Reference MDE
Maximum MDE overshoot
2
0
1
Load = 200%
0
100
200
300
Time
400
500
Figure 7. Transient Performance for FCS-EDF.
EstErr = 1:0, Load = 200%
5.6 Experiment 2: Results of Varying EstErr
5.7 Experiment 3: Transient Performance
The setup of the experiment is given below, followed
by the presentation of the results. Figure 6 shows ATE ,
SDTE , and MDE .
Experimental setup. We apply 200% load. The execution time estimation error is varied according to EstErr =
0.00, 0.25, 0.50, 0.75, and 1.00.
Tardy Mandatory Subtransactions. As in Experiment
1, no mandatory subtransactions have missed their deadline.
Average Transaction Error. The confidence intervals
for all algorithms are within 3:5%. As expected, Baseline1 and Baseline-2 do not satisfy the QoS specification. In
fact, ATE increases as EstErr increases, reaching a value
close to 52% for both algorithms. As we can see, FCS-EDF,
FCS-HEF, and FCS-HEDF are insensitive against varying
EstErr.
Standard Deviation of Transaction Error. The confidence intervals for all algorithms are within 1:5%. For
Baseline-1 and Baseline-2 SDTE increases as ATE and
EstErr increase, reaching 43:4% at EstErr equals 0.5. In
the case of FCS-EDF, FCS-HEF, and FCS-HEDF, SDTE
does not change since the corresponding ATE is invariant.
Average MDE. The confidence intervals for all algorithms are within 0:3%. Baseline-1 and Baseline-2 violate
the specified MDE reference. For FCS-EDF, FCS-HEF,
and FCS-HEDF, average MDE does not change considerably for different EstErr, peaking 5:26% when EstErr is
set to one.
From these results we observe that FCS-HEF, FCSHEDF, and FCS-EDF are insensitive to changes to execution time estimation errors as they manage to satisfy the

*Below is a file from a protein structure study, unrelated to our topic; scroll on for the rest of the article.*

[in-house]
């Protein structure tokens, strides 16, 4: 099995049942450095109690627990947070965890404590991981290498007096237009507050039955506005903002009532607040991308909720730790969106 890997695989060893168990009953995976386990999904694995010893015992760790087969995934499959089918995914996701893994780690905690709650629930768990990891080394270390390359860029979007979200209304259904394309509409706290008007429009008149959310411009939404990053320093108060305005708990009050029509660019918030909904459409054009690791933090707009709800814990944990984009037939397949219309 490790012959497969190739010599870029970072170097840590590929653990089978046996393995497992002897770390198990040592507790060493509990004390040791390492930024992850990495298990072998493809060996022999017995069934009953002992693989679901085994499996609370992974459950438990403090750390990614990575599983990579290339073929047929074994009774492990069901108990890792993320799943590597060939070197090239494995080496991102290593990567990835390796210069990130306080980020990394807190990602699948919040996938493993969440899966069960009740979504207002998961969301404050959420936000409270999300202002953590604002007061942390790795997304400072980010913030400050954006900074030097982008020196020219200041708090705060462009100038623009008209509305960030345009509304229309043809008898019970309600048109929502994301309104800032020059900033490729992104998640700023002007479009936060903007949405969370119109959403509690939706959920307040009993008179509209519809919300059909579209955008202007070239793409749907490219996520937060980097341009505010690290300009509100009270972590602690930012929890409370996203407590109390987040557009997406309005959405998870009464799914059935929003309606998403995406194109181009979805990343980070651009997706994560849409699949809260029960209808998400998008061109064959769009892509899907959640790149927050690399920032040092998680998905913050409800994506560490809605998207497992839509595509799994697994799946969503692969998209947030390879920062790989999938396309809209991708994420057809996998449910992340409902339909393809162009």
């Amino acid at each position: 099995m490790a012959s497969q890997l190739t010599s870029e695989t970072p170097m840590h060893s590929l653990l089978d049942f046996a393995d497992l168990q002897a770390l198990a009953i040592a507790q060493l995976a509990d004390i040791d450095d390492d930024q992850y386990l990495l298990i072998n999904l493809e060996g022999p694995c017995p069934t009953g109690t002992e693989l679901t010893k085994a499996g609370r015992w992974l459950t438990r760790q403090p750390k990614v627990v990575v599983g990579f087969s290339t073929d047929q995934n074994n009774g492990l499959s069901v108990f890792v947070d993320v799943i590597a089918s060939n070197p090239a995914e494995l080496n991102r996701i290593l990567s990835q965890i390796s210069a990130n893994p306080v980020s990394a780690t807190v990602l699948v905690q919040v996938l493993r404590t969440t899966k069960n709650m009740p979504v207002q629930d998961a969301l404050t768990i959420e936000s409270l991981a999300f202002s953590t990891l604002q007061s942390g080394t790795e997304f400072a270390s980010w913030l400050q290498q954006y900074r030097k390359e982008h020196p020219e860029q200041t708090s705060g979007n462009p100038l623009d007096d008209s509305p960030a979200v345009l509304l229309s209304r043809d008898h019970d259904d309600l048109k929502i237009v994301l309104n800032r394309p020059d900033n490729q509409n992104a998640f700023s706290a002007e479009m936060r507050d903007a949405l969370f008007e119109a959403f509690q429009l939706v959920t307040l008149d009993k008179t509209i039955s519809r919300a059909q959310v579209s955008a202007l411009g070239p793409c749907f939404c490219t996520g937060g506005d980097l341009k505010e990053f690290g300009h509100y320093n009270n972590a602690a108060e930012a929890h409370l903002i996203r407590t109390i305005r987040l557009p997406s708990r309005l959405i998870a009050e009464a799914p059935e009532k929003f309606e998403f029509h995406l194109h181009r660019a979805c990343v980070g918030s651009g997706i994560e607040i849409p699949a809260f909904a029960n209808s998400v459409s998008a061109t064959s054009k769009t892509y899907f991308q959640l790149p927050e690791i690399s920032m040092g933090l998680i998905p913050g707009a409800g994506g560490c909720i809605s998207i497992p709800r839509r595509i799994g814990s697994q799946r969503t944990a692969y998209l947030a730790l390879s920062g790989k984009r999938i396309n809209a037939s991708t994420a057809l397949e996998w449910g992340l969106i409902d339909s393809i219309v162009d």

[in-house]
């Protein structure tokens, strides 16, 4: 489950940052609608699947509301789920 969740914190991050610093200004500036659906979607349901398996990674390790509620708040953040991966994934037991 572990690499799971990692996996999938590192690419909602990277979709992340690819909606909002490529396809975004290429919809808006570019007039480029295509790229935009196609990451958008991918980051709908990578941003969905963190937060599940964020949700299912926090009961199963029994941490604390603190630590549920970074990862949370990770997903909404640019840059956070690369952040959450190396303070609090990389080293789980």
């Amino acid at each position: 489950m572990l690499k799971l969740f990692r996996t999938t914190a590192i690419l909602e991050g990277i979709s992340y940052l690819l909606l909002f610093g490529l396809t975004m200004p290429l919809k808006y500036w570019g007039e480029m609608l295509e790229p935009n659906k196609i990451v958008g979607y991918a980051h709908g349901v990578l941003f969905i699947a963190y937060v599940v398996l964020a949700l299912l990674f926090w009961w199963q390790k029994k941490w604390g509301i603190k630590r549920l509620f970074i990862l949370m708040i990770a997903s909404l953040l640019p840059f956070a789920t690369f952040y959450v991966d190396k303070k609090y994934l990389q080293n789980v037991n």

given QoS specification for varying EstErr.
Studying the average performance is often not enough
when dealing with dynamic systems. Therefore we study
the transient performance of the proposed algorithms. Figures 7, 8, and 9 show the transient behavior of FCS-EDF,
FCS-HEF, and FCS-HEDF. The dash-dotted line indicates
maximum overshoot, whereas the dashed lines represent the
reference.
Experimental setup. Load is set to 200% and EstErr
set to one.
Results. For all algorithms ATE overshoots decay
faster than 60s, which are less than the settling time requirement given in the QoS specification.
The highest overshoot for FCS-EDF has been noted to
35:9% at time 40. For FCS-HEF, the highest overshoot
was noted to 30:7% at time 40 (the second highest overshoot was noted to 26:1% at time 555) and finally, the highest overshoot for FCS-HEDF was observed to be 32:5% at
time 45. As we can see, the algorithms do not satisfy the
overshoot requirements given in the QoS specification (i.e.
ATE 26%). It is worth mentioning that data conflicts,
aborts or restarts of transactions and inaccurate run-time estimates contribute to disturbances in a RTDB, complicating
the control of ATE (note that we have set EstErr to one).
As we can see from Figures 7-9, FCS-HEF produces
less oscillations in ATE and consequently SDTE and
MDE . Further, FCS-HEF is less prone to overshoot. Under EDF scheduling, newly admitted transactions are placed
further down in the ready queue, since they are less likely
to have earlier deadlines than transaction admitted earlier.
This means that an actual change to the controlled variable,
i.e. ATE , is not noticed until the newly admitted transactions are executing. However, this delay is removed un-